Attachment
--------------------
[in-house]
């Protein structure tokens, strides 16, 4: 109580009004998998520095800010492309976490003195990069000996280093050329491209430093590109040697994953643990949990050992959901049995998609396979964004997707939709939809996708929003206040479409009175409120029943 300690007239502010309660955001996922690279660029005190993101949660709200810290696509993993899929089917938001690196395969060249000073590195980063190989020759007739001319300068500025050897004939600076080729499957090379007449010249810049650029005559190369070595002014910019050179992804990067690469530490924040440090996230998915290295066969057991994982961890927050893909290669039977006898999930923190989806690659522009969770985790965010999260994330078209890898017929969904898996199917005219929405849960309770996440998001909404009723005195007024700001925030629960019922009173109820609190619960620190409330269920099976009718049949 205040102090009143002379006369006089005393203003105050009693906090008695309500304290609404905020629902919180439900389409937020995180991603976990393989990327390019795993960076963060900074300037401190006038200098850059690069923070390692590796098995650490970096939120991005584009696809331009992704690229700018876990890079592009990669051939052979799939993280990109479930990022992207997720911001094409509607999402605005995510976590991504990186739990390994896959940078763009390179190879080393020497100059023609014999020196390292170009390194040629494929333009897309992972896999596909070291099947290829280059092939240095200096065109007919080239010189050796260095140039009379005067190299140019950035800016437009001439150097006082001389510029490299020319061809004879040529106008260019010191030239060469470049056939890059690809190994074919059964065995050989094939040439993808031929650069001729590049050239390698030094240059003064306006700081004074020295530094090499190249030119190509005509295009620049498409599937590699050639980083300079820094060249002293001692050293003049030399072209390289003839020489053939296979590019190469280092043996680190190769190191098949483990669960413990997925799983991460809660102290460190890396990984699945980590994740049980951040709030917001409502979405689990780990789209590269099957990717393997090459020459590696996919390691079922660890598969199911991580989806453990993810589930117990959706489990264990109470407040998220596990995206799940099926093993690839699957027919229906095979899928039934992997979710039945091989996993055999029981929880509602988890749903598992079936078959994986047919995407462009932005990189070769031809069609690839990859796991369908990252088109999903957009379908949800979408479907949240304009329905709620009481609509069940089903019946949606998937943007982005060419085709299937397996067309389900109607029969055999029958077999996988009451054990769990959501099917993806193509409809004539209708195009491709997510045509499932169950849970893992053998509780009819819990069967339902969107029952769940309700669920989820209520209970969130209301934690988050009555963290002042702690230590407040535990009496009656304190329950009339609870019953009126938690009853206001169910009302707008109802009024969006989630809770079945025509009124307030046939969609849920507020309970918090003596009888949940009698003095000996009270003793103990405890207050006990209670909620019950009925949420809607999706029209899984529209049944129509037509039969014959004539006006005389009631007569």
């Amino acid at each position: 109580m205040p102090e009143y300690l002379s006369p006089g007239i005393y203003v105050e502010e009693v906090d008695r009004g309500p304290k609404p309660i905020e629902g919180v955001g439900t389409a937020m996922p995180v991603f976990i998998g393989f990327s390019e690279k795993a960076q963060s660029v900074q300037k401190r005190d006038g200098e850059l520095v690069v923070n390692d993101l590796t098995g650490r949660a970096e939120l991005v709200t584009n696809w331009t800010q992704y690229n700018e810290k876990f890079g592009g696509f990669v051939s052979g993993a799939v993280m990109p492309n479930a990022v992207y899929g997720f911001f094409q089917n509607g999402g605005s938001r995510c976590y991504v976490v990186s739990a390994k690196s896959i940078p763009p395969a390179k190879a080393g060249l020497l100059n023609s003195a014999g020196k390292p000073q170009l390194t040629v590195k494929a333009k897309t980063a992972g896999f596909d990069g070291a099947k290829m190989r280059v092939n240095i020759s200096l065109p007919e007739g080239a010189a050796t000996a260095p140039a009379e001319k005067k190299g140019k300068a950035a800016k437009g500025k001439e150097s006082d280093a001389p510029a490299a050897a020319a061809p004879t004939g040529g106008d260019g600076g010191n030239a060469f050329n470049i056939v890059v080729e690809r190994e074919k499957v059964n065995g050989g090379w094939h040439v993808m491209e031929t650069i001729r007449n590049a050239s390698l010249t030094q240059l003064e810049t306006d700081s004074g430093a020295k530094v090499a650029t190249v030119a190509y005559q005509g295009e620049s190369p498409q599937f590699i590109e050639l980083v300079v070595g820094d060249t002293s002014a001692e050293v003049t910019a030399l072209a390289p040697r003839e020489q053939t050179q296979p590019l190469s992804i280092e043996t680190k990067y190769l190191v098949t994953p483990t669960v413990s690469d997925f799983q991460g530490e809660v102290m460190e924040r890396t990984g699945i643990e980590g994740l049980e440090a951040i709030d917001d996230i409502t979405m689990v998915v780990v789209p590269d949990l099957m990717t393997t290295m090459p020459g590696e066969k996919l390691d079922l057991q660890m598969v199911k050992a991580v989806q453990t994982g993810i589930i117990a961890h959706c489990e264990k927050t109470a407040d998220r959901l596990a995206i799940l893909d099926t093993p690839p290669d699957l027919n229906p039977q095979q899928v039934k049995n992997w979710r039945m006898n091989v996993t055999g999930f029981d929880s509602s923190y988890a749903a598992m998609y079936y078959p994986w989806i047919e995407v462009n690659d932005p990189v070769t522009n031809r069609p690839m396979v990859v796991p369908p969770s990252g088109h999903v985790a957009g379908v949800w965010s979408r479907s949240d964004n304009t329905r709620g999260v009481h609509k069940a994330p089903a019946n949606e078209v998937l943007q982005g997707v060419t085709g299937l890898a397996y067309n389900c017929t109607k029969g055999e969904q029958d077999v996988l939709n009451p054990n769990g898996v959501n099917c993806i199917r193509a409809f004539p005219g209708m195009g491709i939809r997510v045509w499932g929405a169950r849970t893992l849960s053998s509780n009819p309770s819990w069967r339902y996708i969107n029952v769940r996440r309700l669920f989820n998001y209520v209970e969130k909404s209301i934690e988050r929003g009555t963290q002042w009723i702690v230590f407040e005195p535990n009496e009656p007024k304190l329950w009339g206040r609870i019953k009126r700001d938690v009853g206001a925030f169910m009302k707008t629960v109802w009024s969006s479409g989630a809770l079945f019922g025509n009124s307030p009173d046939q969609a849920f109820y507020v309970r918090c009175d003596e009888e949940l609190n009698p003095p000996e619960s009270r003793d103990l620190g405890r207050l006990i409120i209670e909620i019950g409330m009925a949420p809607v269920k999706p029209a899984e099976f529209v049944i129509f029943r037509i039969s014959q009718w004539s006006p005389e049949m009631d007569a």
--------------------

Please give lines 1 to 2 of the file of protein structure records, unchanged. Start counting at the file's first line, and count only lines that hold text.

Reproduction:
[in-house]
């Protein structure tokens, strides 16, 4: 109580009004998998520095800010492309976490003195990069000996280093050329491209430093590109040697994953643990949990050992959901049995998609396979964004997707939709939809996708929003206040479409009175409120029943 300690007239502010309660955001996922690279660029005190993101949660709200810290696509993993899929089917938001690196395969060249000073590195980063190989020759007739001319300068500025050897004939600076080729499957090379007449010249810049650029005559190369070595002014910019050179992804990067690469530490924040440090996230998915290295066969057991994982961890927050893909290669039977006898999930923190989806690659522009969770985790965010999260994330078209890898017929969904898996199917005219929405849960309770996440998001909404009723005195007024700001925030629960019922009173109820609190619960620190409330269920099976009718049949 205040102090009143002379006369006089005393203003105050009693906090008695309500304290609404905020629902919180439900389409937020995180991603976990393989990327390019795993960076963060900074300037401190006038200098850059690069923070390692590796098995650490970096939120991005584009696809331009992704690229700018876990890079592009990669051939052979799939993280990109479930990022992207997720911001094409509607999402605005995510976590991504990186739990390994896959940078763009390179190879080393020497100059023609014999020196390292170009390194040629494929333009897309992972896999596909070291099947290829280059092939240095200096065109007919080239010189050796260095140039009379005067190299140019950035800016437009001439150097006082001389510029490299020319061809004879040529106008260019010191030239060469470049056939890059690809190994074919059964065995050989094939040439993808031929650069001729590049050239390698030094240059003064306006700081004074020295530094090499190249030119190509005509295009620049498409599937590699050639980083300079820094060249002293001692050293003049030399072209390289003839020489053939296979590019190469280092043996680190190769190191098949483990669960413990997925799983991460809660102290460190890396990984699945980590994740049980951040709030917001409502979405689990780990789209590269099957990717393997090459020459590696996919390691079922660890598969199911991580989806453990993810589930117990959706489990264990109470407040998220596990995206799940099926093993690839699957027919229906095979899928039934992997979710039945091989996993055999029981929880509602988890749903598992079936078959994986047919995407462009932005990189070769031809069609690839990859796991369908990252088109999903957009379908949800979408479907949240304009329905709620009481609509069940089903019946949606998937943007982005060419085709299937397996067309389900109607029969055999029958077999996988009451054990769990959501099917993806193509409809004539209708195009491709997510045509499932169950849970893992053998509780009819819990069967339902969107029952769940309700669920989820209520209970969130209301934690988050009555963290002042702690230590407040535990009496009656304190329950009339609870019953009126938690009853206001169910009302707008109802009024969006989630809770079945025509009124307030046939969609849920507020309970918090003596009888949940009698003095000996009270003793103990405890207050006990209670909620019950009925949420809607999706029209899984529209049944129509037509039969014959004539006006005389009631007569």